Seriously, is this really worth it? I think back to my pre-diagnosis days and remember how bad things were but then again, I'm supposed to be on Aza for the next 5 years..

My latest set of blood results were normal so I think I'm in remission now. I'm seriously considering getting off the Aza ASAP. But I'm in two minds because I've got exams coming up in 3 months time and I really need to get through them andif I stop now and decide to ever start again it wouldn't be effective in time for exams. Even if I wanted to go off, I wouldn't know how to.. do I need to taper off or can I just stop suddenly today?

I'm just really worried right now.
03-15-2012, 09:28 AM   #2
kiny
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Join Date: Apr 2011
I had a long talk to the guy who took MRI shots of me after the MRI.

And I asked him about infliximab at the time (I'm off it now) and I asked him what he thought of the potential side effects for some people.

And he told me: "you get a few chances in your life to do some things, and each time you throw some dice, the dice are going to fall one way or another. Each time I go on a plane I get radiation, each time I take MRI of patients I get a small amount of radiation, if I worry all day about those things I would never get anything done, sometimes you just have the throw the dice".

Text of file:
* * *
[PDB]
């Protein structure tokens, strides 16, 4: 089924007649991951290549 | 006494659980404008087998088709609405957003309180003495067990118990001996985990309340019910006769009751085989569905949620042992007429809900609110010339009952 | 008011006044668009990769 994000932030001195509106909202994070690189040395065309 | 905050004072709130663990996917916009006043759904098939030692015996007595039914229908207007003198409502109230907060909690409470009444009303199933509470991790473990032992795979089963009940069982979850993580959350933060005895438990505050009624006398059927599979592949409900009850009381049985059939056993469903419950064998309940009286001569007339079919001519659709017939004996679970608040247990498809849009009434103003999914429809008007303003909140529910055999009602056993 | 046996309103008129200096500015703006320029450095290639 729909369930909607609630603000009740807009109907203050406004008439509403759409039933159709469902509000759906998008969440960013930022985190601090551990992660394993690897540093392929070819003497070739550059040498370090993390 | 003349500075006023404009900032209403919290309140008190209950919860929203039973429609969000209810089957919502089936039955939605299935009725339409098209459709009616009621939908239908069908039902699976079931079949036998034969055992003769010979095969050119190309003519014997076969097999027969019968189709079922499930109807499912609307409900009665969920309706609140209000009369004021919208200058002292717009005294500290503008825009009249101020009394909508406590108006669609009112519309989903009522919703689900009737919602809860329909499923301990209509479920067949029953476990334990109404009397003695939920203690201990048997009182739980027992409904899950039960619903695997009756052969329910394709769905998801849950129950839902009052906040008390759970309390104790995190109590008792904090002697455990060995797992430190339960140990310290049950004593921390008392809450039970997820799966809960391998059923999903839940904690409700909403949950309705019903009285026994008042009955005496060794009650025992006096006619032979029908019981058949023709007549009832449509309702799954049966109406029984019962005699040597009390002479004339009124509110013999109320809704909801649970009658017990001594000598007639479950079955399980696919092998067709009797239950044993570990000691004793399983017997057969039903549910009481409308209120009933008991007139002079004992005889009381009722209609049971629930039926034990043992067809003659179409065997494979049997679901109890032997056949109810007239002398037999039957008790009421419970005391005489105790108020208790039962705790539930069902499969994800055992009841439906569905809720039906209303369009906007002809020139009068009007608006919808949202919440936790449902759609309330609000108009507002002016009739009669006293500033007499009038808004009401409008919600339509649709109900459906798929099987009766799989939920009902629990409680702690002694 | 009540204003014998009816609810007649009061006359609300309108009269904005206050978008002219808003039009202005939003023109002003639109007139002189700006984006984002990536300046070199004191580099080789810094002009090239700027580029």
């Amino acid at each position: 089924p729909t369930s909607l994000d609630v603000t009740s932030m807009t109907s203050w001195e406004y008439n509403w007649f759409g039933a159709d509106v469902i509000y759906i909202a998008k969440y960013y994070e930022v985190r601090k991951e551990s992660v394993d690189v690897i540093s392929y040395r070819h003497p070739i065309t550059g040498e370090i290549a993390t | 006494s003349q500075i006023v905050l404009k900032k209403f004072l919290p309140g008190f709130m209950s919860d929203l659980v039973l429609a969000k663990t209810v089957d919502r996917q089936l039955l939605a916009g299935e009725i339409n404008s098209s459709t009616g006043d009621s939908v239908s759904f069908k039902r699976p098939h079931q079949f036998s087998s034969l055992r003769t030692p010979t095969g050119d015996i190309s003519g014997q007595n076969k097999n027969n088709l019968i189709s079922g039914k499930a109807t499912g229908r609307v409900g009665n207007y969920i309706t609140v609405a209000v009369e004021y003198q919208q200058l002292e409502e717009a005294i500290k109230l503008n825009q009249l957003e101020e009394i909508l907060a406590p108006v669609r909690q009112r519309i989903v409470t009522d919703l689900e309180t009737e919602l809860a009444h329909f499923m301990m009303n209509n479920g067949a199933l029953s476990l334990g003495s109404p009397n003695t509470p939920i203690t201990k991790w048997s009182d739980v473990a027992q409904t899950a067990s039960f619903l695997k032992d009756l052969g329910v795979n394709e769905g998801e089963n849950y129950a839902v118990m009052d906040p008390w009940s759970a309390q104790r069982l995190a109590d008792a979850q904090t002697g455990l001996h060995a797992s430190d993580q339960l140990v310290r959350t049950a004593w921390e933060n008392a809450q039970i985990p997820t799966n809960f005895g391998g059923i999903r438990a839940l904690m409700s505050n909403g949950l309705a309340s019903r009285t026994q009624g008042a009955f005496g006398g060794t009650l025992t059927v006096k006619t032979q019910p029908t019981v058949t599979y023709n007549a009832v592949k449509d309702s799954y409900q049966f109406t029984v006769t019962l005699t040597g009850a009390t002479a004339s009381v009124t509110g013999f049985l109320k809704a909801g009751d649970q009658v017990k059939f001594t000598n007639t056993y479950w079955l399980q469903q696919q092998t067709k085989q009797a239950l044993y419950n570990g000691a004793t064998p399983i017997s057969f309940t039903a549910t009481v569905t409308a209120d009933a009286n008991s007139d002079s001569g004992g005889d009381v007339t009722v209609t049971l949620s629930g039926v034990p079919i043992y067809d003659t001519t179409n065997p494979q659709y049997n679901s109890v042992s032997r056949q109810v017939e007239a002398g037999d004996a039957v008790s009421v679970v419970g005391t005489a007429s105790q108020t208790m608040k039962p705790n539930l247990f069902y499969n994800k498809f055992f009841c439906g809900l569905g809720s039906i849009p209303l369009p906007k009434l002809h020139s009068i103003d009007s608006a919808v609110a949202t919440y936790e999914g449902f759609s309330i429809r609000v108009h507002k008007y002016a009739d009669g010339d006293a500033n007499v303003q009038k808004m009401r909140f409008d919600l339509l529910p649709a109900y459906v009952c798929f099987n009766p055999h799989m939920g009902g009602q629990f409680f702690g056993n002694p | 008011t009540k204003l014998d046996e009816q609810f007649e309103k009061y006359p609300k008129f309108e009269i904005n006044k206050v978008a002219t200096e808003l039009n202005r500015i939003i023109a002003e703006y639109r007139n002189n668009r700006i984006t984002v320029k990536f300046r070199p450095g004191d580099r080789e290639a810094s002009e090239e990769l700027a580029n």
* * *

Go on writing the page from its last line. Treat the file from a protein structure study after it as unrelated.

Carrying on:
I can't answer your question really.

What I think you should do is inform yourself well, and know that atm nothing is without potential side effects, make a judgement call after getting the best info you can get, and throw the dice.
03-15-2012, 09:52 AM   #3
ChronicWorrier
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Join Date: Mar 2012
Thanks Kiny.

I understand that. But going on a plane is something everyone does and the risk is visible. It's much scarier when you can't actually see what something's doing to your body.

The thing that scares me most is that there's people out there who develop cancers through a series or random mutations having never been exposed to radiation or taken drugs.. so why would I not get it when I'm actively taking DNA-altering drugs?

I'll definitely try to inform myself more before making any rash decisions because I don't think I can trust doctors' opinions on the matter considering they've probably never looked into it and would just encourage you to take the medication regardless.